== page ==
In Victoria’s state budget last week, the government claimed to be providing assistance to business owners. Leaving aside for the moment, the fact that they returned in taxes only a portion of the tax increase since the last ‘handout’, even this was received by a minority of businesses. That is businesses large enough to pay land and payroll tax.
What about smaller businesses, the micro-businesses representing 61% of all businesses, and employing 26% of the private sector workforce? The government, as always treats the micro-business owner (those with less that 5 employees) as though they don’t really exist – as if they are not proper businesses.
Now the state government doesn’t really take much from them, so it can’t pretend to give anything back. Short of giving micro-businesses wads of free cash- dream on, what could it do? They could reduce red tape and regulation- but that also appears to be an impossible dream.
The most important asset a micro-business owner has is his or her time. How much time do you spend stuck in traffic? Along with most other Victorians, they suffer due to the lack of investment in road infrastructure. They suffer disproportionately more than larger business owners who have a lot more support so they can focus more of their time working on the business.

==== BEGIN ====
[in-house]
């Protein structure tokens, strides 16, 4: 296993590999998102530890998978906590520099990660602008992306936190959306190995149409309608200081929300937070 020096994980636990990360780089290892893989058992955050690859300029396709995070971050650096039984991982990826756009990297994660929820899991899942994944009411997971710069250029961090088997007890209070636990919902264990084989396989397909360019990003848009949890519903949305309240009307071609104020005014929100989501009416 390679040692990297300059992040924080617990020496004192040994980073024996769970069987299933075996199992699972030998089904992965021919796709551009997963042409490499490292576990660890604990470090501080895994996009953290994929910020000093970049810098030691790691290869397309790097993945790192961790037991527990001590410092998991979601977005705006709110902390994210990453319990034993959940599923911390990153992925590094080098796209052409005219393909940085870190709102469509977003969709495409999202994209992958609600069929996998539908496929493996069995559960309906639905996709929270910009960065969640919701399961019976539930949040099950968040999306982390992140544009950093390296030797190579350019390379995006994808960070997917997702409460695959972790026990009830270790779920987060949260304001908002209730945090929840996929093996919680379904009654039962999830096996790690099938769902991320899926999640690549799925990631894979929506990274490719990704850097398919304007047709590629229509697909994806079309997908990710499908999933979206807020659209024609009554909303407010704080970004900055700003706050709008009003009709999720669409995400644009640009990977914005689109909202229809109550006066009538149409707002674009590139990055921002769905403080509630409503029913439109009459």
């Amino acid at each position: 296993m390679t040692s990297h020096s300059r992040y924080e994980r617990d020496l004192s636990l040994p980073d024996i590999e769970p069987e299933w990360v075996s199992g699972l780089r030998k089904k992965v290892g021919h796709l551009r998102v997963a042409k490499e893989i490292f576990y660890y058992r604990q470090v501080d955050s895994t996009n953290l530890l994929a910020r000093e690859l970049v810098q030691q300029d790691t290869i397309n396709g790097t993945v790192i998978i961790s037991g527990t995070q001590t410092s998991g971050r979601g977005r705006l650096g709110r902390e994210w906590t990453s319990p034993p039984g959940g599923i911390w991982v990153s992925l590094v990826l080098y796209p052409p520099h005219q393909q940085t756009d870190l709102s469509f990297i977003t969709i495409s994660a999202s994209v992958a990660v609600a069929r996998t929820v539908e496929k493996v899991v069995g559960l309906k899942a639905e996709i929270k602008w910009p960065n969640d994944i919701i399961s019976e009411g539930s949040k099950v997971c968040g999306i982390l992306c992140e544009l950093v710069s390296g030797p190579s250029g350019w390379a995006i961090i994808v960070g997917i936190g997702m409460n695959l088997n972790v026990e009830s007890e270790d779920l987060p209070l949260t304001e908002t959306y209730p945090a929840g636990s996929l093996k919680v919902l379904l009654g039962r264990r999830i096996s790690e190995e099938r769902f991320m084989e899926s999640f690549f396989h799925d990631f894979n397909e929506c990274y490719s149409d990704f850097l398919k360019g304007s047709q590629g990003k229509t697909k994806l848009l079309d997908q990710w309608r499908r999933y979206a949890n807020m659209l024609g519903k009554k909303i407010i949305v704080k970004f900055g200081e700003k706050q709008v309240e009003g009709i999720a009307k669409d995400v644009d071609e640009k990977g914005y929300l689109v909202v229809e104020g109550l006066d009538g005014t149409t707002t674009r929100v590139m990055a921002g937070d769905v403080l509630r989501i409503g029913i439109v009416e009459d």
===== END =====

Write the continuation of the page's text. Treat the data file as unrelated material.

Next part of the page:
The cost of delays due to traffic congestion increases every year. A 2005 study showed that congestion in Melbourne cost business $1.4 billion in that year alone, with the figure expected to double in the next decade.
For the small business owner and their staff who rely on road transport, public transport being a non-option, spending several non-productive hours a day in traffic congestion is a major cost to their business. When business owners spend time in a car, rather than providing a service to their customers or finding new customers, this is a huge loss to their business.
While public transport funding is admirable, small business owners, like all road users, see funds raised through road taxes and charges largely diverted to other government programs. Most small business owners support the user pays principle and are not looking for subsidies. They do expect, however, a higher proportion of funds raised by road users to be spent in improving infrastructure.
The current budget, like all recent budgets before, refers to ever more studies and plans but no actual commitment to invest. There are 270,000 businesses with less than 5 employees in Victoria. The rate of growth in the number of these businesses is 11% per year. Small businesses are also responsible for 70% of the employment growth. Why then are the needs of this group always ignored?
Dr Greg Chapman
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Dr Greg Chapman is the Director of Empower Business Solutions and The Australian Business Coaching Club and is Australia's Leading Advisor on Emerging Businesses and provides Coaching and Consulting advice to Australian Small Business Owners in Marketing & Business Strategies Planning & Systems. He is also the author of The Five Pillars of Guaranteed Business Success.
The Australian Small Business Blog